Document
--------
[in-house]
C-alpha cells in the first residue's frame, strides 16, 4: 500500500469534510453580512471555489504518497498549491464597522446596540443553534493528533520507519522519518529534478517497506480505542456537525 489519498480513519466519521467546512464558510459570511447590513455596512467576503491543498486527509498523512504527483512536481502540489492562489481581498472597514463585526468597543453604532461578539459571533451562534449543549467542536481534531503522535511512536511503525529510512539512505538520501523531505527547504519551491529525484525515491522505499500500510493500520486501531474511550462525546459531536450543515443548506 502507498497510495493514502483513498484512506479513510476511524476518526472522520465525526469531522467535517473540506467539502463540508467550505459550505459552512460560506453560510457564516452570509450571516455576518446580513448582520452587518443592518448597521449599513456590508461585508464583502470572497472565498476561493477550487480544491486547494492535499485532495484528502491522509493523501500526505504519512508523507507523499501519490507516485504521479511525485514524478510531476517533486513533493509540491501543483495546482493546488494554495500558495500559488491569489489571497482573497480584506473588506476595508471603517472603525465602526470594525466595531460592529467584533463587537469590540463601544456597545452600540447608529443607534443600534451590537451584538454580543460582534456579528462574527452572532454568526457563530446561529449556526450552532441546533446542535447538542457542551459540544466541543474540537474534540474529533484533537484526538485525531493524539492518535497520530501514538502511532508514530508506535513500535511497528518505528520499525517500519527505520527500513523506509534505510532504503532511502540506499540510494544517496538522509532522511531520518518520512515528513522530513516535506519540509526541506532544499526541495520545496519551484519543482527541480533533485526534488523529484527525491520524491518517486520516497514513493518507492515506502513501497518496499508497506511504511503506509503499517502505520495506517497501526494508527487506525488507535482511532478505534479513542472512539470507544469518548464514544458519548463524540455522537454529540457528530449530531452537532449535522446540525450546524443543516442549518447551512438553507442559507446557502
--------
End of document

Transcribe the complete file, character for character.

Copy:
[in-house]
C-alpha cells in the first residue's frame, strides 16, 4: 500500500469534510453580512471555489504518497498549491464597522446596540443553534493528533520507519522519518529534478517497506480505542456537525 489519498480513519466519521467546512464558510459570511447590513455596512467576503491543498486527509498523512504527483512536481502540489492562489481581498472597514463585526468597543453604532461578539459571533451562534449543549467542536481534531503522535511512536511503525529510512539512505538520501523531505527547504519551491529525484525515491522505499500500510493500520486501531474511550462525546459531536450543515443548506 502507498497510495493514502483513498484512506479513510476511524476518526472522520465525526469531522467535517473540506467539502463540508467550505459550505459552512460560506453560510457564516452570509450571516455576518446580513448582520452587518443592518448597521449599513456590508461585508464583502470572497472565498476561493477550487480544491486547494492535499485532495484528502491522509493523501500526505504519512508523507507523499501519490507516485504521479511525485514524478510531476517533486513533493509540491501543483495546482493546488494554495500558495500559488491569489489571497482573497480584506473588506476595508471603517472603525465602526470594525466595531460592529467584533463587537469590540463601544456597545452600540447608529443607534443600534451590537451584538454580543460582534456579528462574527452572532454568526457563530446561529449556526450552532441546533446542535447538542457542551459540544466541543474540537474534540474529533484533537484526538485525531493524539492518535497520530501514538502511532508514530508506535513500535511497528518505528520499525517500519527505520527500513523506509534505510532504503532511502540506499540510494544517496538522509532522511531520518518520512515528513522530513516535506519540509526541506532544499526541495520545496519551484519543482527541480533533485526534488523529484527525491520524491518517486520516497514513493518507492515506502513501497518496499508497506511504511503506509503499517502505520495506517497501526494508527487506525488507535482511532478505534479513542472512539470507544469518548464514544458519548463524540455522537454529540457528530449530531452537532449535522446540525450546524443543516442549518447551512438553507442559507446557502